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The World Bank maintains Peru’s growth at 2.6% by 2023

The World Bank maintains Peru’s growth at 2.6% by 2023

The World Bank estimates that the global economy will no longer grow 3% this year, and now it would do so in 1.7% due to high inflation, the drop in investment and the restrictions inherent to the geopolitical conflict between Russia and Ukraine.

With that will get its third lowest rate in almost three decadesbelow the falls seen in 2009 and 2020.

Likewise, it is expected that the most important economies in the world – and Peru’s main partners – such as the United States and China will also see, although at different magnitudes, a contraction in their GDP: 0.5% and 4.3%, respectively.

Will they affect Peru?

It should be noted that in June 2022 they lowered the estimate of Peruvian GDP for this year from 2.9% to 2.6%.

On the other hand, the Central Reserve Bank of Peru (BCRP) expects growth of 2.9%; Meanwhile he Ministry of Economy and Finance (MEF), which oscillates between 3.1% and 3.9%.

According to the World Bank, the Peruvian economy will maintain growth of 2.6% this year thanks to exports and increased copper production; however, as the rest of the international markets weaken, prices will also follow that path.

In addition, the latent social conflict since the arrival of Dina Boluarte to the presidency could reduce the weak private investment, which would have fallen 0.5% in 2022 and by 2023 it would barely rebound 1%, according to the BCR.

“There are concerns about the consequences of social unrest such as mine closures, and it is likely that they could weigh on investment”details the World Bank in its report Global Economic Prospects.

Carlos Oliva, former head of the Ministry of Economy and Finance (MEF), adds that other factors that limit economic growth are inflation above 8% even during the first quarter of this year and the goodbye to the rebound effect in sectors such as tourism, accommodation and restaurants, which in 2022 led the national productive activity.

“The effects of withdrawals from the AFPs or CTS also disappear, which gave 2022 a breather. Beyond the social and political conflicts, these two effects such as inflation and the drop in mining investment will play against you,” he commented for The Republic.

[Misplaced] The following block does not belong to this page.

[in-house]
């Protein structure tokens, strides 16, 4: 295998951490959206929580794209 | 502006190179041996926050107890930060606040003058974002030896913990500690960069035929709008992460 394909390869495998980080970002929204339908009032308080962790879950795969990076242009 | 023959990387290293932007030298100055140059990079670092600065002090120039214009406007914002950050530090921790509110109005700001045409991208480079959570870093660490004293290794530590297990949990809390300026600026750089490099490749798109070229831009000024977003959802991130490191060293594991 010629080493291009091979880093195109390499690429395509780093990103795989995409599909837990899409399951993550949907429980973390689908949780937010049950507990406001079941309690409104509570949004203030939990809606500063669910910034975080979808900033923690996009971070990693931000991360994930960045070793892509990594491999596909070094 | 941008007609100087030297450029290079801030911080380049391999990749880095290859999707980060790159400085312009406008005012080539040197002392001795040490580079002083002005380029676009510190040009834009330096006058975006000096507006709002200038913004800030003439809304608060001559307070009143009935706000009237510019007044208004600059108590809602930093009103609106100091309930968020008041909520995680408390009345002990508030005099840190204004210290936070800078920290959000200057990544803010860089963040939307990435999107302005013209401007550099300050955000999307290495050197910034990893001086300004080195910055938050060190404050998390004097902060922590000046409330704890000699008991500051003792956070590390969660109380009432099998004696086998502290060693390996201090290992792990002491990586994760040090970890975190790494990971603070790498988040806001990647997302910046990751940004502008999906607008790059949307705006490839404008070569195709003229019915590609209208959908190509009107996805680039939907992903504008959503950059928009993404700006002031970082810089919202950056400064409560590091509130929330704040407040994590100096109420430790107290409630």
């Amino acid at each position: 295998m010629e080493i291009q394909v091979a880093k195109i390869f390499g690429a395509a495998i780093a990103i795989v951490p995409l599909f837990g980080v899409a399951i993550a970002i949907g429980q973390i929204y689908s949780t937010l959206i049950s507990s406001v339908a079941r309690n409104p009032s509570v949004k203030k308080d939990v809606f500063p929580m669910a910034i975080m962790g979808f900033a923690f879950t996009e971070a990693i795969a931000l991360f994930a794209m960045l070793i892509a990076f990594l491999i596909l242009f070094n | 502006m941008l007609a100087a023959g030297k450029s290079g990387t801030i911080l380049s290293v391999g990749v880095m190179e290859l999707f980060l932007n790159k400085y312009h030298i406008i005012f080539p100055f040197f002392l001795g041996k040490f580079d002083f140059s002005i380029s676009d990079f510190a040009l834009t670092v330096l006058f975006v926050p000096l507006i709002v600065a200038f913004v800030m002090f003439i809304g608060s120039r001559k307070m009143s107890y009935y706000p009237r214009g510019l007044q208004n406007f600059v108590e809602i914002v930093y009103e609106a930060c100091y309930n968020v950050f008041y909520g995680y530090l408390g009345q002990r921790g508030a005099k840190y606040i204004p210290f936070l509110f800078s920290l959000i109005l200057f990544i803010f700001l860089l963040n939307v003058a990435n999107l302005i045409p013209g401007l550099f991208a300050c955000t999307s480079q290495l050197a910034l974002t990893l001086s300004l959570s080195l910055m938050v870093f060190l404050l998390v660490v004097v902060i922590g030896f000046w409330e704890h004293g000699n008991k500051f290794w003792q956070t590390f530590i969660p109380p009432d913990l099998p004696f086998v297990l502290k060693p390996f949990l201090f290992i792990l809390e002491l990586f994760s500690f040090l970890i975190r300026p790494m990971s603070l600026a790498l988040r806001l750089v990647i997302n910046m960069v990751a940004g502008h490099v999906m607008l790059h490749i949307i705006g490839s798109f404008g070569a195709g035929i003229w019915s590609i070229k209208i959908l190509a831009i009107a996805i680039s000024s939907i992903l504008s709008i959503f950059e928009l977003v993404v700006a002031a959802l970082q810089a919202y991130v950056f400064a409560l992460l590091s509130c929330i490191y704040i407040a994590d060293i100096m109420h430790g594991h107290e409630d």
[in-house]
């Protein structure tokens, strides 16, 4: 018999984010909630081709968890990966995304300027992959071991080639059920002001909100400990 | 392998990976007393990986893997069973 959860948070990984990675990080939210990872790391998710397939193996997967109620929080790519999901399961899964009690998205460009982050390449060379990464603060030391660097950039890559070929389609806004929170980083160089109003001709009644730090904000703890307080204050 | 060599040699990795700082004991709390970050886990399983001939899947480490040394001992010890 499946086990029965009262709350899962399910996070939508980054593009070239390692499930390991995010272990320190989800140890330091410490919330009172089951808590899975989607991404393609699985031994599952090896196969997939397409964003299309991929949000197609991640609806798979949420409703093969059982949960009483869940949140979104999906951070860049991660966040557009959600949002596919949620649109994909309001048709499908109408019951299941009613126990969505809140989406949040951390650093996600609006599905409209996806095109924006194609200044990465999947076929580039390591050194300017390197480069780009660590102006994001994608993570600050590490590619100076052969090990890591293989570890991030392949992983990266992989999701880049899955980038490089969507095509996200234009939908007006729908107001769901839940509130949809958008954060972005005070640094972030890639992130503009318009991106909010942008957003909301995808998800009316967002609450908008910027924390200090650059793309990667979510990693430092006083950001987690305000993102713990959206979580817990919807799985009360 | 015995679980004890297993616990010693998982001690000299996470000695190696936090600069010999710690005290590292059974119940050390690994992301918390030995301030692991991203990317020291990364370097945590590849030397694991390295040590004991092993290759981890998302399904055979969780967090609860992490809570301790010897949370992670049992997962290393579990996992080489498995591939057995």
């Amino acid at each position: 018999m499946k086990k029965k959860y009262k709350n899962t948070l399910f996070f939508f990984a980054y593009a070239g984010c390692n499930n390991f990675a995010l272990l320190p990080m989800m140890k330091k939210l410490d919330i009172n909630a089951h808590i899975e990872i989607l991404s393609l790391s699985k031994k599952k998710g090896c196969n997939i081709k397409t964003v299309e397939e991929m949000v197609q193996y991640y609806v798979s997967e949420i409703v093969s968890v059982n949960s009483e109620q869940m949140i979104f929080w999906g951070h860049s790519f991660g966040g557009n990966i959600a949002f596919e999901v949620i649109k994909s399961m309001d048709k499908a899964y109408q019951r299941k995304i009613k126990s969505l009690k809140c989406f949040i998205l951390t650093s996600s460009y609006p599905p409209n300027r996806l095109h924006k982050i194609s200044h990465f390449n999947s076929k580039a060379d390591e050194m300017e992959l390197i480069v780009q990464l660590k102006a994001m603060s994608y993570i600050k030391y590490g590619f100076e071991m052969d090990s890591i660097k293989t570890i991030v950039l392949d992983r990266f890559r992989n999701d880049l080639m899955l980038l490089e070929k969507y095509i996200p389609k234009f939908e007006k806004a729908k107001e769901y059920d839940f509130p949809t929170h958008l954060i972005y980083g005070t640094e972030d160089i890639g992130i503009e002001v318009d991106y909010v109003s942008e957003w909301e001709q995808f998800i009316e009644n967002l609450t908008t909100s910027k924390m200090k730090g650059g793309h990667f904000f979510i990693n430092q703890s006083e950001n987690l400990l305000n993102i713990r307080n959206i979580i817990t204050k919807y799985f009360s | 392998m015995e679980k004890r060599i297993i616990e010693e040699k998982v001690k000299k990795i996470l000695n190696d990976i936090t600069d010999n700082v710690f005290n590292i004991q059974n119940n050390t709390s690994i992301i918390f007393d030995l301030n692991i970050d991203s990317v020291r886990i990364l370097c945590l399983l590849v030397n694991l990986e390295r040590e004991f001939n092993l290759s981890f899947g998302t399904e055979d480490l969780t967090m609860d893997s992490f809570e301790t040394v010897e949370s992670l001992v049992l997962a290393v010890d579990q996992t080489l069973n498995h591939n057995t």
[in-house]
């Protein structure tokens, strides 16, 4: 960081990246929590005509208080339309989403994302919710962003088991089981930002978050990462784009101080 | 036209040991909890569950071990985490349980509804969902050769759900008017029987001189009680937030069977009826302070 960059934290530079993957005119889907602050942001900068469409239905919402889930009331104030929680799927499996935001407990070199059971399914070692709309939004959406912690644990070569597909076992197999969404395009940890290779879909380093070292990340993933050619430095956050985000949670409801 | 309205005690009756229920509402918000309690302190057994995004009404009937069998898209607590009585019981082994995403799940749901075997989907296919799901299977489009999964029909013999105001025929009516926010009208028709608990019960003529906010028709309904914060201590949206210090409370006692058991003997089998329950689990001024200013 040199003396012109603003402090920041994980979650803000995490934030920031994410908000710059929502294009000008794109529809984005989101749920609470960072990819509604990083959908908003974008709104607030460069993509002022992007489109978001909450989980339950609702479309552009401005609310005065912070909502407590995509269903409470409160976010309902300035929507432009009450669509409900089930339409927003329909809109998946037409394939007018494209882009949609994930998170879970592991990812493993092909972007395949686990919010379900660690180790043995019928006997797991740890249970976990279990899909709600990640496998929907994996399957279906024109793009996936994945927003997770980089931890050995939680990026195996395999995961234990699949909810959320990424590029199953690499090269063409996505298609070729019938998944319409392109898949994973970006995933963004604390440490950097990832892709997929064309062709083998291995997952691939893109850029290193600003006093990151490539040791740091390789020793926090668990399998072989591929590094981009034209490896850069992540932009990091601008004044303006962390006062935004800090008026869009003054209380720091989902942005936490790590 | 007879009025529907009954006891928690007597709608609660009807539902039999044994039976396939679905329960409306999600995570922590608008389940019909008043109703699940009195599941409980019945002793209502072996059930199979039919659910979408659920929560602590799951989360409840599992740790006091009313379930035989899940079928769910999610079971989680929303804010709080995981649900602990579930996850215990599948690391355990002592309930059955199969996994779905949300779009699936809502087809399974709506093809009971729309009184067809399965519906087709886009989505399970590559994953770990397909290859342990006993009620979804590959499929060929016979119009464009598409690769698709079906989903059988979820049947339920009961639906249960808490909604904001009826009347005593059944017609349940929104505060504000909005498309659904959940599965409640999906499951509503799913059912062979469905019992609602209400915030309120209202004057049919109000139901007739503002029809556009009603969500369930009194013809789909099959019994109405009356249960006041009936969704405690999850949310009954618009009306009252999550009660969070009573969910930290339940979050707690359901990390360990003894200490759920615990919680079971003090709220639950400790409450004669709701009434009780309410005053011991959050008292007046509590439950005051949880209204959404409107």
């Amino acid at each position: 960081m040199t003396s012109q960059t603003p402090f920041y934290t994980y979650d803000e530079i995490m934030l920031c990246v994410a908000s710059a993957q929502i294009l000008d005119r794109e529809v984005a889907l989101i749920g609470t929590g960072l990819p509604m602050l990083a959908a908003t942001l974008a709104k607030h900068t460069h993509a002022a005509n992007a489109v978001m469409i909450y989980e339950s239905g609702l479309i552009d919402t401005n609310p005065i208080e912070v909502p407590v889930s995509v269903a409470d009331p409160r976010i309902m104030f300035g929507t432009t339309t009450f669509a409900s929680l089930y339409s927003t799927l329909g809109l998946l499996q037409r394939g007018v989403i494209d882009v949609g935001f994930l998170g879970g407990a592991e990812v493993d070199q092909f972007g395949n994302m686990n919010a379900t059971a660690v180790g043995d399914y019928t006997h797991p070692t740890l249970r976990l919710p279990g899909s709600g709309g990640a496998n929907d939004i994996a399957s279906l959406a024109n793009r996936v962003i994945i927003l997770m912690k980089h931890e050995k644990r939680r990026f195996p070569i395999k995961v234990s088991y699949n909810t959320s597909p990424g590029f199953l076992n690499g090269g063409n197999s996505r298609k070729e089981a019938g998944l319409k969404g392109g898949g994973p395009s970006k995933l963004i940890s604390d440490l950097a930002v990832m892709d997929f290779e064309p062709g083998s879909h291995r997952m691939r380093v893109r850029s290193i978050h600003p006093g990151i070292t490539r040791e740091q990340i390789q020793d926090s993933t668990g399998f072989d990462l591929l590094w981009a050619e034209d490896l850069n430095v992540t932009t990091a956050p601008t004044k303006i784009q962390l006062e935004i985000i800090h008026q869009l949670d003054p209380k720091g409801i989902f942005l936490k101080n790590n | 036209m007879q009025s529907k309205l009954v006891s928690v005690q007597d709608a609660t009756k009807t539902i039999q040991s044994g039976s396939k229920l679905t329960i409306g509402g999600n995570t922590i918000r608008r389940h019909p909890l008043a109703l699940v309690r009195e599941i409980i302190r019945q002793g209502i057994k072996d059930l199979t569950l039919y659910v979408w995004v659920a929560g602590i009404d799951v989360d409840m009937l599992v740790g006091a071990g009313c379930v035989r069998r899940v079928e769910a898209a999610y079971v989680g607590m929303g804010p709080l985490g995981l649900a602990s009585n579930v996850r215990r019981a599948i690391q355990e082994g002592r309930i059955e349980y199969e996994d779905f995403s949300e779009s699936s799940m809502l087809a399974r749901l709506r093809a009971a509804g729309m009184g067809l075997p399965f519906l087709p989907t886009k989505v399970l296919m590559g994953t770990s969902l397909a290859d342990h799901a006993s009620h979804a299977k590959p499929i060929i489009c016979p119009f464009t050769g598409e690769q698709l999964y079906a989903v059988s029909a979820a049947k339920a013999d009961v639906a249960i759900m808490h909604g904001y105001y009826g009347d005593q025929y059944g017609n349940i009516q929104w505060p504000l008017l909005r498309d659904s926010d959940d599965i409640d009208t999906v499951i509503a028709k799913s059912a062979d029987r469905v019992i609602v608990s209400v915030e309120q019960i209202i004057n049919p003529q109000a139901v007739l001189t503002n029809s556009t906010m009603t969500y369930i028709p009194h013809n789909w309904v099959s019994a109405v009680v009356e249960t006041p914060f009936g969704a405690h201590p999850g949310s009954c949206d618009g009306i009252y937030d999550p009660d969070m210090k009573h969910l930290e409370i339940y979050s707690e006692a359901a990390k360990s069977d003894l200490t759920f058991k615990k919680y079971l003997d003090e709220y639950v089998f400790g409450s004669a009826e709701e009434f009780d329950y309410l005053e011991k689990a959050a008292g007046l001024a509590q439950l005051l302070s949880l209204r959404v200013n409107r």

However, the World Bank does expect consumption to expand due to the massive withdrawal of early pensions and the extension of stimulus measures to maintain the quality of life of Peruvians despite inflation.

Restore confidence

A few days ago, the Minister of Economy, Alex Contreras, stressed that “they will give everything” to continue to recover business confidence, considering that the BCRP’s macroeconomic expectations show that, in 12 months, they have improved.

Carlos Casas, Economist: 2023, a mediocre plan for Peru

The global economic contraction will decrease the demand for exports. let’s see how it goes China, the main copper market, now with its policies to control Covid-19. With USA and Europe in recession, almost two thirds of our exports are compromised and will reduce the dynamism of our economy.

Internally, everything will depend on the conflict and political environment. We could grow 4% or fall into recession. If roads are closed or mines or production plants are attacked, who would want to invest in a country with high volatility? Most likely we will grow close to 2%, which is pretty mediocre for our potential.

“The goodbye to the rebound effect in sectors such as tourism and accommodation may limit economic growth, together with inflation above 8%”.

Economic projections of Peru. Source: World Bank.

Source: Larepublica

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